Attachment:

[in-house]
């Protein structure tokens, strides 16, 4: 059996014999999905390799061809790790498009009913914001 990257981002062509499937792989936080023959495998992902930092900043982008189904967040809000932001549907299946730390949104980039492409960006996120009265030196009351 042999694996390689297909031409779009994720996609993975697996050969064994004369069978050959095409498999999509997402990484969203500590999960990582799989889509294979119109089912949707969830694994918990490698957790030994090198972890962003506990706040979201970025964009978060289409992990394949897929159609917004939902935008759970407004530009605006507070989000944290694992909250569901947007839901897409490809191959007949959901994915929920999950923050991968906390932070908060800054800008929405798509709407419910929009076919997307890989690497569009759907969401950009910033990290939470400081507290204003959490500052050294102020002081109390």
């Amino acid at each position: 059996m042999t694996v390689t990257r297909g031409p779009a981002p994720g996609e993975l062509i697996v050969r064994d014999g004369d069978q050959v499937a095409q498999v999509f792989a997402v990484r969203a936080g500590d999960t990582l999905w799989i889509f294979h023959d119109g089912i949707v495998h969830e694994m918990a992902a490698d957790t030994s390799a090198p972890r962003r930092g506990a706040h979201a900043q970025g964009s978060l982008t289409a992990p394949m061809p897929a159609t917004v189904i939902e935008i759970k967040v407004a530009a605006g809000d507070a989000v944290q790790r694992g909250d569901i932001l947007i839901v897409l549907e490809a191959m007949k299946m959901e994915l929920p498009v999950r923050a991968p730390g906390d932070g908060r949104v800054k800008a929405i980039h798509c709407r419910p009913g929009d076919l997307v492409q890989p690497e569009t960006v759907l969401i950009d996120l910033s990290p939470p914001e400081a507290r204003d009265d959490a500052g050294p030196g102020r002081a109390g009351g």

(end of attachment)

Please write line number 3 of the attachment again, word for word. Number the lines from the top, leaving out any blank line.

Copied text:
């Amino acid at each position: 059996m042999t694996v390689t990257r297909g031409p779009a981002p994720g996609e993975l062509i697996v050969r064994d014999g004369d069978q050959v499937a095409q498999v999509f792989a997402v990484r969203a936080g500590d999960t990582l999905w799989i889509f294979h023959d119109g089912i949707v495998h969830e694994m918990a992902a490698d957790t030994s390799a090198p972890r962003r930092g506990a706040h979201a900043q970025g964009s978060l982008t289409a992990p394949m061809p897929a159609t917004v189904i939902e935008i759970k967040v407004a530009a605006g809000d507070a989000v944290q790790r694992g909250d569901i932001l947007i839901v897409l549907e490809a191959m007949k299946m959901e994915l929920p498009v999950r923050a991968p730390g906390d932070g908060r949104v800054k800008a929405i980039h798509c709407r419910p009913g929009d076919l997307v492409q890989p690497e569009t960006v759907l969401i950009d996120l910033s990290p939470p914001e400081a507290r204003d009265d959490a500052g050294p030196g102020r002081a109390g009351g």